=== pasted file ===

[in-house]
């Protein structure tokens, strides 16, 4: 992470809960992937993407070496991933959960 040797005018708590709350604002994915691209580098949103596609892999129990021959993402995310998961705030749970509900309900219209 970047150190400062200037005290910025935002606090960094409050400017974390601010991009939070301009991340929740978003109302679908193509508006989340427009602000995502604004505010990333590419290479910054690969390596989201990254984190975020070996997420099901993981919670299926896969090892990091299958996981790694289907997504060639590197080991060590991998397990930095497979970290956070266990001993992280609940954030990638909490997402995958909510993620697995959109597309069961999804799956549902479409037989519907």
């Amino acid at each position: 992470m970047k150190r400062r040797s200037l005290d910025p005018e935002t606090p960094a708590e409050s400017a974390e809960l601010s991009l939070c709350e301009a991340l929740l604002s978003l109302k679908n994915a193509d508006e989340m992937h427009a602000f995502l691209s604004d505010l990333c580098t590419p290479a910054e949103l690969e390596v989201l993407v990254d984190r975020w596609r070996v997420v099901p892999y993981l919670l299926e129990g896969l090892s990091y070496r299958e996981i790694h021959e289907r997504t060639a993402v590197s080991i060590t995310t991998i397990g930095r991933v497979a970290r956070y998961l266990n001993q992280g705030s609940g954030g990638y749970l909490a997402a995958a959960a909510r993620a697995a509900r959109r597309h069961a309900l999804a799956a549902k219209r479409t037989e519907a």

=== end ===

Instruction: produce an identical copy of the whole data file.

[in-house]
């Protein structure tokens, strides 16, 4: 992470809960992937993407070496991933959960 040797005018708590709350604002994915691209580098949103596609892999129990021959993402995310998961705030749970509900309900219209 970047150190400062200037005290910025935002606090960094409050400017974390601010991009939070301009991340929740978003109302679908193509508006989340427009602000995502604004505010990333590419290479910054690969390596989201990254984190975020070996997420099901993981919670299926896969090892990091299958996981790694289907997504060639590197080991060590991998397990930095497979970290956070266990001993992280609940954030990638909490997402995958909510993620697995959109597309069961999804799956549902479409037989519907």
């Amino acid at each position: 992470m970047k150190r400062r040797s200037l005290d910025p005018e935002t606090p960094a708590e409050s400017a974390e809960l601010s991009l939070c709350e301009a991340l929740l604002s978003l109302k679908n994915a193509d508006e989340m992937h427009a602000f995502l691209s604004d505010l990333c580098t590419p290479a910054e949103l690969e390596v989201l993407v990254d984190r975020w596609r070996v997420v099901p892999y993981l919670l299926e129990g896969l090892s990091y070496r299958e996981i790694h021959e289907r997504t060639a993402v590197s080991i060590t995310t991998i397990g930095r991933v497979a970290r956070y998961l266990n001993q992280g705030s609940g954030g990638y749970l909490a997402a995958a959960a909510r993620a697995a509900r959109r597309h069961a309900l999804a799956a549902k219209r479409t037989e519907a």